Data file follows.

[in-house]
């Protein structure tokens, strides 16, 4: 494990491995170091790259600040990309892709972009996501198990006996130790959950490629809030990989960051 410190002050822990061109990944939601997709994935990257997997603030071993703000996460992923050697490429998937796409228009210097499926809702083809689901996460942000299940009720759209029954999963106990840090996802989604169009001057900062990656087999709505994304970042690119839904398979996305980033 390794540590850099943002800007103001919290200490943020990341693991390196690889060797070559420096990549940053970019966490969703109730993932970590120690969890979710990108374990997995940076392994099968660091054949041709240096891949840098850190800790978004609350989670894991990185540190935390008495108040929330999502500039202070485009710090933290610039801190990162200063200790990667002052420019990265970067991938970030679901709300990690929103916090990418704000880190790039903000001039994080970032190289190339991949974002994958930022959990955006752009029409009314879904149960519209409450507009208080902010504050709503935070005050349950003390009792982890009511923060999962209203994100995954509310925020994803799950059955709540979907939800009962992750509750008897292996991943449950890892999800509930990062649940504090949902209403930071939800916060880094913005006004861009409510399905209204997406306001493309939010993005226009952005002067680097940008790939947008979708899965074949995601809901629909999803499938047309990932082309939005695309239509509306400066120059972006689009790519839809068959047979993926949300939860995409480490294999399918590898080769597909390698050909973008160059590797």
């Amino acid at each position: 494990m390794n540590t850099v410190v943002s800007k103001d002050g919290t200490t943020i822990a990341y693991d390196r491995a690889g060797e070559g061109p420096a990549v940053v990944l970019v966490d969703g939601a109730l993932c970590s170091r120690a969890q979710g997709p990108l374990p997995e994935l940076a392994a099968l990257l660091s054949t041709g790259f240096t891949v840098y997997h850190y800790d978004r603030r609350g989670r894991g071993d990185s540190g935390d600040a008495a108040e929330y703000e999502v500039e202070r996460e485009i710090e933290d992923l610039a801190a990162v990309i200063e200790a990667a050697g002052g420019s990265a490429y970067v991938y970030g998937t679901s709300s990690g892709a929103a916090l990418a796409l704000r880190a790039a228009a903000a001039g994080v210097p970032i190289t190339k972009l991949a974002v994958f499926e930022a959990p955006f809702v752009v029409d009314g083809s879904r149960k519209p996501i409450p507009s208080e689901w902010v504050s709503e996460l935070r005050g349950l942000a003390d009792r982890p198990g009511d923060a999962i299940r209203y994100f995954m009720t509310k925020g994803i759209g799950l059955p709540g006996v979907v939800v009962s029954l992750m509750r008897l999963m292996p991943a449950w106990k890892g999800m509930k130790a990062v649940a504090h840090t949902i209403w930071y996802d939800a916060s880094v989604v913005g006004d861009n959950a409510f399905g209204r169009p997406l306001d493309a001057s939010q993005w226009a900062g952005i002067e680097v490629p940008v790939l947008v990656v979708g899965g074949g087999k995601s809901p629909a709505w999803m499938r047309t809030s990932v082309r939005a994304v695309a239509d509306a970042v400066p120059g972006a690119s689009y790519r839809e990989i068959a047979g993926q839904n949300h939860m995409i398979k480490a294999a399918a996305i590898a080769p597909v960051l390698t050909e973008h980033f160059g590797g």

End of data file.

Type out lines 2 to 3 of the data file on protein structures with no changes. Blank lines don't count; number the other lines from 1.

């Protein structure tokens, strides 16, 4: 494990491995170091790259600040990309892709972009996501198990006996130790959950490629809030990989960051 410190002050822990061109990944939601997709994935990257997997603030071993703000996460992923050697490429998937796409228009210097499926809702083809689901996460942000299940009720759209029954999963106990840090996802989604169009001057900062990656087999709505994304970042690119839904398979996305980033 390794540590850099943002800007103001919290200490943020990341693991390196690889060797070559420096990549940053970019966490969703109730993932970590120690969890979710990108374990997995940076392994099968660091054949041709240096891949840098850190800790978004609350989670894991990185540190935390008495108040929330999502500039202070485009710090933290610039801190990162200063200790990667002052420019990265970067991938970030679901709300990690929103916090990418704000880190790039903000001039994080970032190289190339991949974002994958930022959990955006752009029409009314879904149960519209409450507009208080902010504050709503935070005050349950003390009792982890009511923060999962209203994100995954509310925020994803799950059955709540979907939800009962992750509750008897292996991943449950890892999800509930990062649940504090949902209403930071939800916060880094913005006004861009409510399905209204997406306001493309939010993005226009952005002067680097940008790939947008979708899965074949995601809901629909999803499938047309990932082309939005695309239509509306400066120059972006689009790519839809068959047979993926949300939860995409480490294999399918590898080769597909390698050909973008160059590797």
């Amino acid at each position: 494990m390794n540590t850099v410190v943002s800007k103001d002050g919290t200490t943020i822990a990341y693991d390196r491995a690889g060797e070559g061109p420096a990549v940053v990944l970019v966490d969703g939601a109730l993932c970590s170091r120690a969890q979710g997709p990108l374990p997995e994935l940076a392994a099968l990257l660091s054949t041709g790259f240096t891949v840098y997997h850190y800790d978004r603030r609350g989670r894991g071993d990185s540190g935390d600040a008495a108040e929330y703000e999502v500039e202070r996460e485009i710090e933290d992923l610039a801190a990162v990309i200063e200790a990667a050697g002052g420019s990265a490429y970067v991938y970030g998937t679901s709300s990690g892709a929103a916090l990418a796409l704000r880190a790039a228009a903000a001039g994080v210097p970032i190289t190339k972009l991949a974002v994958f499926e930022a959990p955006f809702v752009v029409d009314g083809s879904r149960k519209p996501i409450p507009s208080e689901w902010v504050s709503e996460l935070r005050g349950l942000a003390d009792r982890p198990g009511d923060a999962i299940r209203y994100f995954m009720t509310k925020g994803i759209g799950l059955p709540g006996v979907v939800v009962s029954l992750m509750r008897l999963m292996p991943a449950w106990k890892g999800m509930k130790a990062v649940a504090h840090t949902i209403w930071y996802d939800a916060s880094v989604v913005g006004d861009n959950a409510f399905g209204r169009p997406l306001d493309a001057s939010q993005w226009a900062g952005i002067e680097v490629p940008v790939l947008v990656v979708g899965g074949g087999k995601s809901p629909a709505w999803m499938r047309t809030s990932v082309r939005a994304v695309a239509d509306a970042v400066p120059g972006a690119s689009y790519r839809e990989i068959a047979g993926q839904n949300h939860m995409i398979k480490a294999a399918a996305i590898a080769p597909v960051l390698t050909e973008h980033f160059g590797g």